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In the market for a TV? Black Friday deals may not offer lowest price

Posted November 15

Fliers, emails and online advertisements for televisions are ramping up ahead of Black Friday next week, but despite the hype, Consumer Reports says now may not be the best time to buy a TV.

"Probably the biggest trend with Black Friday that we've seen is just that it's no longer about Black Friday the day," Consumer Reports' Jim Wilcox said. "It's Black Friday the week, the month. We see deals creeping up earlier and earlier every year."

Despite the ad creep and the shifts in Black Friday trends, it's not all good for consumers.

"One of the down sides to Black Friday shopping is that, for a lot of consumers, it's a lot more work than it used to be," Wilcox said. "You used to just look in a circular on Sunday and go out and pick the store you want to get to. Because of all the online activity now, you really have to monitor all the different websites."

Just because something is advertised as a Black Friday bargain doesn't mean it's really the lowest price available.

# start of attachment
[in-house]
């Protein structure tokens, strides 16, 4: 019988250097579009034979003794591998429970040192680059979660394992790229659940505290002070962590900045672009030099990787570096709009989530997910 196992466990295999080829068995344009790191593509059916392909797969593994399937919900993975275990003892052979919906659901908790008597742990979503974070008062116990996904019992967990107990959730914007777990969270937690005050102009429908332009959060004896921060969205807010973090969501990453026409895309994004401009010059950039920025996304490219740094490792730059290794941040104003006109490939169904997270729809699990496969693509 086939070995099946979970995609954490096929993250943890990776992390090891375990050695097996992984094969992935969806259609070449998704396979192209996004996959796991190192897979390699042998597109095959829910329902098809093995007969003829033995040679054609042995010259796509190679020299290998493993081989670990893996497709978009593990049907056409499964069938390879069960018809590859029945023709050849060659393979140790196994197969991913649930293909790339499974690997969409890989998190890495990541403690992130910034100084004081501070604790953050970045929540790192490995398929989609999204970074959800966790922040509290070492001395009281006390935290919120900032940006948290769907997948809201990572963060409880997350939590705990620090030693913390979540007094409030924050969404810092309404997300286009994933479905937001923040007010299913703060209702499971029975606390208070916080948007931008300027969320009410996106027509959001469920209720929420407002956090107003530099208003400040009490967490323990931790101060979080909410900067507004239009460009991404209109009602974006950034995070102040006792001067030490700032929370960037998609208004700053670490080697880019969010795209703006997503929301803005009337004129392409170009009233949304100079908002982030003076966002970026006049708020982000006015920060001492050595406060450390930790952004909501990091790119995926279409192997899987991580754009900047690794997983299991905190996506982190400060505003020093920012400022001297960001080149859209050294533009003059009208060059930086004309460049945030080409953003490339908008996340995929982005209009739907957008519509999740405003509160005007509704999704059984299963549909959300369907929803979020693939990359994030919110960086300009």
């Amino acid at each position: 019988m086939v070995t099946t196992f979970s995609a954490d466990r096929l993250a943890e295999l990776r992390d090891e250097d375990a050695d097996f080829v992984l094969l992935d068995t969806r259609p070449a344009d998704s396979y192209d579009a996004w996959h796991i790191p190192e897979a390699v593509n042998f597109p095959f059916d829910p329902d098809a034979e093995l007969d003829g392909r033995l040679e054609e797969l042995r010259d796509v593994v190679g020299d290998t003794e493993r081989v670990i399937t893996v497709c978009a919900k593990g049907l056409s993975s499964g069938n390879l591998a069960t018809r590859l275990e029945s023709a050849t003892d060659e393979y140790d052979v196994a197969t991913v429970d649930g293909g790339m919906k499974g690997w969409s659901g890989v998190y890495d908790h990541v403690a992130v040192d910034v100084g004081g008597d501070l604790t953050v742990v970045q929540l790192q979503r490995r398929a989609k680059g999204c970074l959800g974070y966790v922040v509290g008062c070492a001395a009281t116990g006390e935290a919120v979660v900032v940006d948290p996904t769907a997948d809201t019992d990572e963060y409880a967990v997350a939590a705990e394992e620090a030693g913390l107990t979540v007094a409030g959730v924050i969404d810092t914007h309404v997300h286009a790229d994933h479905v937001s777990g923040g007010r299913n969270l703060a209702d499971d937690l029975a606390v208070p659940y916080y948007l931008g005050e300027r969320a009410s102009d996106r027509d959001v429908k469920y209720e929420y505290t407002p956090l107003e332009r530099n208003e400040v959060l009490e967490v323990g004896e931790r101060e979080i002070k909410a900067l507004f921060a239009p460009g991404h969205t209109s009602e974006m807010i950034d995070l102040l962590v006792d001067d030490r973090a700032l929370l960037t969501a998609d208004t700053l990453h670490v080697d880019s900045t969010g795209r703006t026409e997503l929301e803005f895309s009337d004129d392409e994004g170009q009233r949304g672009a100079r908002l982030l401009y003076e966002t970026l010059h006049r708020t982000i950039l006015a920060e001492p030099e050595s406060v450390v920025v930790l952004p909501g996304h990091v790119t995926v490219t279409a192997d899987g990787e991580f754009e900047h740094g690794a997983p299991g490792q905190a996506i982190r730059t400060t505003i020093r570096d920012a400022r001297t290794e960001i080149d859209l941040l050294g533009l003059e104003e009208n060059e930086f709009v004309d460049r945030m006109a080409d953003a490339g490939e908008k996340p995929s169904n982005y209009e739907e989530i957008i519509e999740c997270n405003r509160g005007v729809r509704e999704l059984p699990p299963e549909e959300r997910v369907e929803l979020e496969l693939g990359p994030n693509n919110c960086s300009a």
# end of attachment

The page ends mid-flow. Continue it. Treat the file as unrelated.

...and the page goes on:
For example, Consumer Reports says there are at times better deals on TVs closer to Christmas or even the Super Bowl.

"A lot of it is based on inventory levels. So, if retailers and manufacturers don't sell a lot of TVs during the year, they may have the buildup in inventory," Wilcox said.

Consumer Reports found that many TVs are at their lowest price at the end of February or the beginning of March. That's when stores clear out last year's models at low prices to make room for the newest sets available.

Some models to keep an eye on in the coming months include 4K models from Samsung (UN55KU6300, $800), LG (55UH6150, $700) and Sharp (LC-50N7000U, $550).


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